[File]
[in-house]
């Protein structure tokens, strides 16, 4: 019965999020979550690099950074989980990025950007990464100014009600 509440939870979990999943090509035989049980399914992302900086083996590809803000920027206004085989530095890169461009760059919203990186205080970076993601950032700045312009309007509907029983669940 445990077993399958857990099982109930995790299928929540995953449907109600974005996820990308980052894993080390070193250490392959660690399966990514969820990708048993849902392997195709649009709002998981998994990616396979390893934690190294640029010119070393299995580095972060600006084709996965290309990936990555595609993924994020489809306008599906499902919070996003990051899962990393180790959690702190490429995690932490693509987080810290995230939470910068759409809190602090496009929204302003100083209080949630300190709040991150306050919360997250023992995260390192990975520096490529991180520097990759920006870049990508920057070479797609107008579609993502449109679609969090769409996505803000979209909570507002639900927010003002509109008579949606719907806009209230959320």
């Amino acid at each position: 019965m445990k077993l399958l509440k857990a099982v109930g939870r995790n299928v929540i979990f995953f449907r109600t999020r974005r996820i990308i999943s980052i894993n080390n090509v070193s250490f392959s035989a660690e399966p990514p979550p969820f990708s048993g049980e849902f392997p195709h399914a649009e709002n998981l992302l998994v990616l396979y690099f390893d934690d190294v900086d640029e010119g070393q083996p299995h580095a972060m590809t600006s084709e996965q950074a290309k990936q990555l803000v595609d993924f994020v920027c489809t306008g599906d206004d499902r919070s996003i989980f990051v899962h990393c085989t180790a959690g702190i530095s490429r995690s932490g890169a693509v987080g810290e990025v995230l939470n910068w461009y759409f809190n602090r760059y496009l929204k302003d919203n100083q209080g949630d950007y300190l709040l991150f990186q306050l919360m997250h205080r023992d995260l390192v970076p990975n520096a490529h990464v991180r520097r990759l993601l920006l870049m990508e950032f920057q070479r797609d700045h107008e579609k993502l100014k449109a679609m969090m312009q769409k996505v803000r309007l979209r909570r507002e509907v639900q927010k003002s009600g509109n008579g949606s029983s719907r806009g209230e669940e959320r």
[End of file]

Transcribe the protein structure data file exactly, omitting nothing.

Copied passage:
[in-house]
């Protein structure tokens, strides 16, 4: 019965999020979550690099950074989980990025950007990464100014009600 509440939870979990999943090509035989049980399914992302900086083996590809803000920027206004085989530095890169461009760059919203990186205080970076993601950032700045312009309007509907029983669940 445990077993399958857990099982109930995790299928929540995953449907109600974005996820990308980052894993080390070193250490392959660690399966990514969820990708048993849902392997195709649009709002998981998994990616396979390893934690190294640029010119070393299995580095972060600006084709996965290309990936990555595609993924994020489809306008599906499902919070996003990051899962990393180790959690702190490429995690932490693509987080810290995230939470910068759409809190602090496009929204302003100083209080949630300190709040991150306050919360997250023992995260390192990975520096490529991180520097990759920006870049990508920057070479797609107008579609993502449109679609969090769409996505803000979209909570507002639900927010003002509109008579949606719907806009209230959320």
């Amino acid at each position: 019965m445990k077993l399958l509440k857990a099982v109930g939870r995790n299928v929540i979990f995953f449907r109600t999020r974005r996820i990308i999943s980052i894993n080390n090509v070193s250490f392959s035989a660690e399966p990514p979550p969820f990708s048993g049980e849902f392997p195709h399914a649009e709002n998981l992302l998994v990616l396979y690099f390893d934690d190294v900086d640029e010119g070393q083996p299995h580095a972060m590809t600006s084709e996965q950074a290309k990936q990555l803000v595609d993924f994020v920027c489809t306008g599906d206004d499902r919070s996003i989980f990051v899962h990393c085989t180790a959690g702190i530095s490429r995690s932490g890169a693509v987080g810290e990025v995230l939470n910068w461009y759409f809190n602090r760059y496009l929204k302003d919203n100083q209080g949630d950007y300190l709040l991150f990186q306050l919360m997250h205080r023992d995260l390192v970076p990975n520096a490529h990464v991180r520097r990759l993601l920006l870049m990508e950032f920057q070479r797609d700045h107008e579609k993502l100014k449109a679609m969090m312009q769409k996505v803000r309007l979209r909570r507002e509907v639900q927010k003002s009600g509109n008579g949606s029983s719907r806009g209230e669940e959320r």